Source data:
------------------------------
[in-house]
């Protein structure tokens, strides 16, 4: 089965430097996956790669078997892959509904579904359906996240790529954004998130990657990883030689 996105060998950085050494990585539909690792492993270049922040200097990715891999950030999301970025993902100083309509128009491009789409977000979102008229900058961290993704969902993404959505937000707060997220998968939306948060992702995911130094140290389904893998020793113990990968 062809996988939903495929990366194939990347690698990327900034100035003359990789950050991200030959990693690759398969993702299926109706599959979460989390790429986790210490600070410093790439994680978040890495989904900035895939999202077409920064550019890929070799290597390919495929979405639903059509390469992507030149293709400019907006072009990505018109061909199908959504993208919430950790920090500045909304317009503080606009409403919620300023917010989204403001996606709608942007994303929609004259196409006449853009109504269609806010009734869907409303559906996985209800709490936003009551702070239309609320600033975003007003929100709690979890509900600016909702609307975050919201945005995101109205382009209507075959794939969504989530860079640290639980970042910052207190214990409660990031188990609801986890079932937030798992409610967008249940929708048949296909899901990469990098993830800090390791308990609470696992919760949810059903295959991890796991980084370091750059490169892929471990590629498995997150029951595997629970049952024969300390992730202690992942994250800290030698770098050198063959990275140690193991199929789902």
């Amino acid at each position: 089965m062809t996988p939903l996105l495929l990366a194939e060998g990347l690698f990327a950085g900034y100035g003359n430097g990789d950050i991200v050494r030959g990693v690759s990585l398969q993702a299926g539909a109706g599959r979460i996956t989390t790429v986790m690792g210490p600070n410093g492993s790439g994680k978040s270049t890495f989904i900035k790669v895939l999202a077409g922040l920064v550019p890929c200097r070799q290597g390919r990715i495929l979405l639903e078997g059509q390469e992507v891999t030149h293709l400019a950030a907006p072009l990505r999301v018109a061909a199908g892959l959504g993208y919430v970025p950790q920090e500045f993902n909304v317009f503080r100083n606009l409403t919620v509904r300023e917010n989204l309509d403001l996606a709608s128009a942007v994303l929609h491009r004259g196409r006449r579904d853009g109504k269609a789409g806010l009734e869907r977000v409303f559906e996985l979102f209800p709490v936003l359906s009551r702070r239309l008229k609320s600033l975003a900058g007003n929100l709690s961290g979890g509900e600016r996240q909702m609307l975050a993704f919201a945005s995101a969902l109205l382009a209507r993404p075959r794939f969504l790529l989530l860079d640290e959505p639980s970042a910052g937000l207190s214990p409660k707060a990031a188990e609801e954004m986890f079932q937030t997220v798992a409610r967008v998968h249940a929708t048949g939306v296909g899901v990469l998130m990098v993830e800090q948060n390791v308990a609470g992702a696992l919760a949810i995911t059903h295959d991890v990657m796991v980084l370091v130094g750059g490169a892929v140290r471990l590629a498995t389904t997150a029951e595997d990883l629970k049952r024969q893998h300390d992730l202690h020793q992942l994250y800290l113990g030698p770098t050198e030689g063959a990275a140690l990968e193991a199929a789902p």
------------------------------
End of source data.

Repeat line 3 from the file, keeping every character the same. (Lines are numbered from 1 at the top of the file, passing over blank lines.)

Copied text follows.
């Amino acid at each position: 089965m062809t996988p939903l996105l495929l990366a194939e060998g990347l690698f990327a950085g900034y100035g003359n430097g990789d950050i991200v050494r030959g990693v690759s990585l398969q993702a299926g539909a109706g599959r979460i996956t989390t790429v986790m690792g210490p600070n410093g492993s790439g994680k978040s270049t890495f989904i900035k790669v895939l999202a077409g922040l920064v550019p890929c200097r070799q290597g390919r990715i495929l979405l639903e078997g059509q390469e992507v891999t030149h293709l400019a950030a907006p072009l990505r999301v018109a061909a199908g892959l959504g993208y919430v970025p950790q920090e500045f993902n909304v317009f503080r100083n606009l409403t919620v509904r300023e917010n989204l309509d403001l996606a709608s128009a942007v994303l929609h491009r004259g196409r006449r579904d853009g109504k269609a789409g806010l009734e869907r977000v409303f559906e996985l979102f209800p709490v936003l359906s009551r702070r239309l008229k609320s600033l975003a900058g007003n929100l709690s961290g979890g509900e600016r996240q909702m609307l975050a993704f919201a945005s995101a969902l109205l382009a209507r993404p075959r794939f969504l790529l989530l860079d640290e959505p639980s970042a910052g937000l207190s214990p409660k707060a990031a188990e609801e954004m986890f079932q937030t997220v798992a409610r967008v998968h249940a929708t048949g939306v296909g899901v990469l998130m990098v993830e800090q948060n390791v308990a609470g992702a696992l919760a949810i995911t059903h295959d991890v990657m796991v980084l370091v130094g750059g490169a892929v140290r471990l590629a498995t389904t997150a029951e595997d990883l629970k049952r024969q893998h300390d992730l202690h020793q992942l994250y800290l113990g030698p770098t050198e030689g063959a990275a140690l990968e193991a199929a789902p």